Because of our time allotment in Australia, our flight logistics, and the time and distance it will take to bike from Melbourne to Brisbane (more than a month and 2300+k/1400+m), we decided to avoid cycling into and out of Melbourne. By taking the train into the city to end this part of our tour as well as using rail service to leave the city and start the route to Brisbane, we gain a day or two. This will no doubt prove beneficial later on during our travels as well as help us avoid cycling in car dominated terrain. Getting our loaded tandem on the train can be difficult at times, and it raises a lot of eyebrows from the passengers, but it is wonderful that it is an option. As of the 1st, the trains no longer charge an additional fee for bringing a bicycle aboard. We wish U.S. airlines were so progressive!

Australia and the USA are the only countries we are cycling where we are doing a point to point route rather than a large loop. Because of the way our tandem comes apart and fits into 2 airline compatable hardsided suitcases it has made logistical sense to store our luggage with friends/Warm Showers contacts, do a large circular route, and fly to our next destination. Knowing that we wanted to bike from Melbourne to Brisbane via Sydney has forced us to have our luggage transported north. We were amazed at the price varieation when we called freight companies as the range went from $200 to more than $600 (about $150-$450 US). It made us wonder if we could do a round trip flight while dropping off the luggage in Brisbane for about the same cost as ground shipping!!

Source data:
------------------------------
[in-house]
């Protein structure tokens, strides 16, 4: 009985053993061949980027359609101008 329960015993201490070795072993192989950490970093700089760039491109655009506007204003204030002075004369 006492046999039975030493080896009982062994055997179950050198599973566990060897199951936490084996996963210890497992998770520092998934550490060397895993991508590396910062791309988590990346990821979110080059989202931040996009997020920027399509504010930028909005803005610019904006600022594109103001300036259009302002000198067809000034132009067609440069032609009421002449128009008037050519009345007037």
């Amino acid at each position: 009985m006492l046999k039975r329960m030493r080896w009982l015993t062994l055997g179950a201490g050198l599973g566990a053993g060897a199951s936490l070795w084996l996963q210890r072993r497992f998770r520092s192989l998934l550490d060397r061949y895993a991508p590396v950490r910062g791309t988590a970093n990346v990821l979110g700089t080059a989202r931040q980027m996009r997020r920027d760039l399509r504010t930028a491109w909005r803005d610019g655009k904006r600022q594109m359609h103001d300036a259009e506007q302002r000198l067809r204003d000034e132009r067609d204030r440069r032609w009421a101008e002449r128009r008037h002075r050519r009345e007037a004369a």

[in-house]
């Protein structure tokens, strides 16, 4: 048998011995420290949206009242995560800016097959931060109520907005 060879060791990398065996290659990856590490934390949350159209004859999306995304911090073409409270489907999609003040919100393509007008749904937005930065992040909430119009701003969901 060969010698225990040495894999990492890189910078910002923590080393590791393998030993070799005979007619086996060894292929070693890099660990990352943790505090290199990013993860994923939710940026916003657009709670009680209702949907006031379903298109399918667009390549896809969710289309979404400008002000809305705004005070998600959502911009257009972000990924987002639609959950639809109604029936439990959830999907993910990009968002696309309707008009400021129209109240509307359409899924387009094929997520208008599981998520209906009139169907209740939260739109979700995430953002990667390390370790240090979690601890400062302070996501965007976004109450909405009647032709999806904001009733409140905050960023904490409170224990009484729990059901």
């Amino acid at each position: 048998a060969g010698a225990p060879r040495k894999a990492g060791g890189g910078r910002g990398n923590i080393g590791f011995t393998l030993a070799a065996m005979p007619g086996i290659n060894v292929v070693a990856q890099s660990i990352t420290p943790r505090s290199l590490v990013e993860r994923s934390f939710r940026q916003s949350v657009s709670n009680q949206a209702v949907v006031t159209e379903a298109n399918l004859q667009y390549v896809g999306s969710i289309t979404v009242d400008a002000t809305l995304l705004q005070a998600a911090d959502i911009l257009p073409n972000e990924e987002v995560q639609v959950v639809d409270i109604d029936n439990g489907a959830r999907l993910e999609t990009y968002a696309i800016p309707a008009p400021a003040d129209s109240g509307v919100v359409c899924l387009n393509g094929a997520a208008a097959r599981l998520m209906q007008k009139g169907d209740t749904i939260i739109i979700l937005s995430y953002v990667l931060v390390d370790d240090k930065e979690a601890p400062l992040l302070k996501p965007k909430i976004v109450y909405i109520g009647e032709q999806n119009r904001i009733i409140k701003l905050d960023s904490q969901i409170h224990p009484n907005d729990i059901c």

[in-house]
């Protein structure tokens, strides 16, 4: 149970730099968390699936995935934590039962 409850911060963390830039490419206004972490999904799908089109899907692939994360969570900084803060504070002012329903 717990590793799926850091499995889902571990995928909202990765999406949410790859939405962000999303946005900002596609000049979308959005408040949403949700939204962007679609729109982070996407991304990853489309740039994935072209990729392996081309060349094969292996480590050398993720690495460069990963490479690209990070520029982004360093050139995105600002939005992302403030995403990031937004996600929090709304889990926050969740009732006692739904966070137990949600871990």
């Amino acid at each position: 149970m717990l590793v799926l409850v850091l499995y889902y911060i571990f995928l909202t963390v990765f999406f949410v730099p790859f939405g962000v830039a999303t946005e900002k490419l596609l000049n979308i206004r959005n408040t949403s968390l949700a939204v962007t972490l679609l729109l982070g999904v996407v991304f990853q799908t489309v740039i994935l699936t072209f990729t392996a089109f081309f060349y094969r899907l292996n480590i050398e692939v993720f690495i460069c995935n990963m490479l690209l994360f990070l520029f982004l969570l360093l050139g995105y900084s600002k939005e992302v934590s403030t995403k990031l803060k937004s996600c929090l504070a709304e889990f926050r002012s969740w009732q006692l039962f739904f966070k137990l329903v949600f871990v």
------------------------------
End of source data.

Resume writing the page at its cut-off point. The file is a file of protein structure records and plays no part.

Our luggage leaves tomorrow and will be sent to Valerie and Dennis who we met in Bali and look forward to seeing again in a month. We are planning on setting off a few hours later, or the next morning at the latest to start the "East Coast Explorer" route as it is called in our guidebook. Hopefully we will be able to provide an update about halfway through when we get to Aaron's cousin's in Sydney.

January 31, 2006:

"Sydney Harbour...one of the finest, most beautiful, vast, and safe bays the sun had ever shone upon". Mirror of the Sea 1906" Joseph Conrad 1857-1924